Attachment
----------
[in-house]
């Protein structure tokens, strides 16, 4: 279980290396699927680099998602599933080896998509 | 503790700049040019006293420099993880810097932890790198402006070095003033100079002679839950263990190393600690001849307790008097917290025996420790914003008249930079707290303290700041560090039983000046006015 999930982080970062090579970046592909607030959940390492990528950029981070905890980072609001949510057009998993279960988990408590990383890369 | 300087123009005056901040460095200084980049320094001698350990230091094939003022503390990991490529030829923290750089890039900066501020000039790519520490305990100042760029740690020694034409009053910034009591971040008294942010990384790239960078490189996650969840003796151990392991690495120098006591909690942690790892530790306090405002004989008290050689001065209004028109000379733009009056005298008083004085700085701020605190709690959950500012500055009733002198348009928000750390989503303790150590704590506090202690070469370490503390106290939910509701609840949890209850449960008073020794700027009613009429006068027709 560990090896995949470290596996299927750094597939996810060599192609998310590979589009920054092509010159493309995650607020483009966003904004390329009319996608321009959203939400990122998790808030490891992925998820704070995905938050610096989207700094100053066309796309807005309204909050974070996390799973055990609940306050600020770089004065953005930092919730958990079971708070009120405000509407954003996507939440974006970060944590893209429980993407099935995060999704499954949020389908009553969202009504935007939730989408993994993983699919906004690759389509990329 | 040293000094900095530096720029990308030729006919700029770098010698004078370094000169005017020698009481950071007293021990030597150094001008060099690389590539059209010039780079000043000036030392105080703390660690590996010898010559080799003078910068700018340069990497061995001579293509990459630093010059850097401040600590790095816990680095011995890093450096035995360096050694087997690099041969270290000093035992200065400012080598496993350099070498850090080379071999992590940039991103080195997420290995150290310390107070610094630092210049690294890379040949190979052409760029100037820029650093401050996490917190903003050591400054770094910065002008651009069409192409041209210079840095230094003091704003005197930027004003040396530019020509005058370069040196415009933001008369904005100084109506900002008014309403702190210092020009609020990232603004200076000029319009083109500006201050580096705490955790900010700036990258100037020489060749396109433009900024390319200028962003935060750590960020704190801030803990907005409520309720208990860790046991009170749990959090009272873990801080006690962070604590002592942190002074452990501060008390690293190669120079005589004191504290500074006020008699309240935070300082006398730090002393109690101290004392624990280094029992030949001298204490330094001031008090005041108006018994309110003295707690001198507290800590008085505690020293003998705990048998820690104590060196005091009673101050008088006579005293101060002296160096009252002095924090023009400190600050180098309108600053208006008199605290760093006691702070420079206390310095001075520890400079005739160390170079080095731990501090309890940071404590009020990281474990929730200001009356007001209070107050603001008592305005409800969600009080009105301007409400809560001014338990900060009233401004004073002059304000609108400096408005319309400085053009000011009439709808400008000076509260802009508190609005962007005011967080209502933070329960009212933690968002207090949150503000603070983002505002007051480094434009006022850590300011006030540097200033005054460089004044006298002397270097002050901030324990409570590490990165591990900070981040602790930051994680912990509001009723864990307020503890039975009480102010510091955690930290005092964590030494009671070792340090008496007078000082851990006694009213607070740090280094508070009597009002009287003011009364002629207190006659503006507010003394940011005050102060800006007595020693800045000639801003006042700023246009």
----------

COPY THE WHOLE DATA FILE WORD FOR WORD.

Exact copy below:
[in-house]
């Protein structure tokens, strides 16, 4: 279980290396699927680099998602599933080896998509 | 503790700049040019006293420099993880810097932890790198402006070095003033100079002679839950263990190393600690001849307790008097917290025996420790914003008249930079707290303290700041560090039983000046006015 999930982080970062090579970046592909607030959940390492990528950029981070905890980072609001949510057009998993279960988990408590990383890369 | 300087123009005056901040460095200084980049320094001698350990230091094939003022503390990991490529030829923290750089890039900066501020000039790519520490305990100042760029740690020694034409009053910034009591971040008294942010990384790239960078490189996650969840003796151990392991690495120098006591909690942690790892530790306090405002004989008290050689001065209004028109000379733009009056005298008083004085700085701020605190709690959950500012500055009733002198348009928000750390989503303790150590704590506090202690070469370490503390106290939910509701609840949890209850449960008073020794700027009613009429006068027709 560990090896995949470290596996299927750094597939996810060599192609998310590979589009920054092509010159493309995650607020483009966003904004390329009319996608321009959203939400990122998790808030490891992925998820704070995905938050610096989207700094100053066309796309807005309204909050974070996390799973055990609940306050600020770089004065953005930092919730958990079971708070009120405000509407954003996507939440974006970060944590893209429980993407099935995060999704499954949020389908009553969202009504935007939730989408993994993983699919906004690759389509990329 | 040293000094900095530096720029990308030729006919700029770098010698004078370094000169005017020698009481950071007293021990030597150094001008060099690389590539059209010039780079000043000036030392105080703390660690590996010898010559080799003078910068700018340069990497061995001579293509990459630093010059850097401040600590790095816990680095011995890093450096035995360096050694087997690099041969270290000093035992200065400012080598496993350099070498850090080379071999992590940039991103080195997420290995150290310390107070610094630092210049690294890379040949190979052409760029100037820029650093401050996490917190903003050591400054770094910065002008651009069409192409041209210079840095230094003091704003005197930027004003040396530019020509005058370069040196415009933001008369904005100084109506900002008014309403702190210092020009609020990232603004200076000029319009083109500006201050580096705490955790900010700036990258100037020489060749396109433009900024390319200028962003935060750590960020704190801030803990907005409520309720208990860790046991009170749990959090009272873990801080006690962070604590002592942190002074452990501060008390690293190669120079005589004191504290500074006020008699309240935070300082006398730090002393109690101290004392624990280094029992030949001298204490330094001031008090005041108006018994309110003295707690001198507290800590008085505690020293003998705990048998820690104590060196005091009673101050008088006579005293101060002296160096009252002095924090023009400190600050180098309108600053208006008199605290760093006691702070420079206390310095001075520890400079005739160390170079080095731990501090309890940071404590009020990281474990929730200001009356007001209070107050603001008592305005409800969600009080009105301007409400809560001014338990900060009233401004004073002059304000609108400096408005319309400085053009000011009439709808400008000076509260802009508190609005962007005011967080209502933070329960009212933690968002207090949150503000603070983002505002007051480094434009006022850590300011006030540097200033005054460089004044006298002397270097002050901030324990409570590490990165591990900070981040602790930051994680912990509001009723864990307020503890039975009480102010510091955690930290005092964590030494009671070792340090008496007078000082851990006694009213607070740090280094508070009597009002009287003011009364002629207190006659503006507010003394940011005050102060800006007595020693800045000639801003006042700023246009």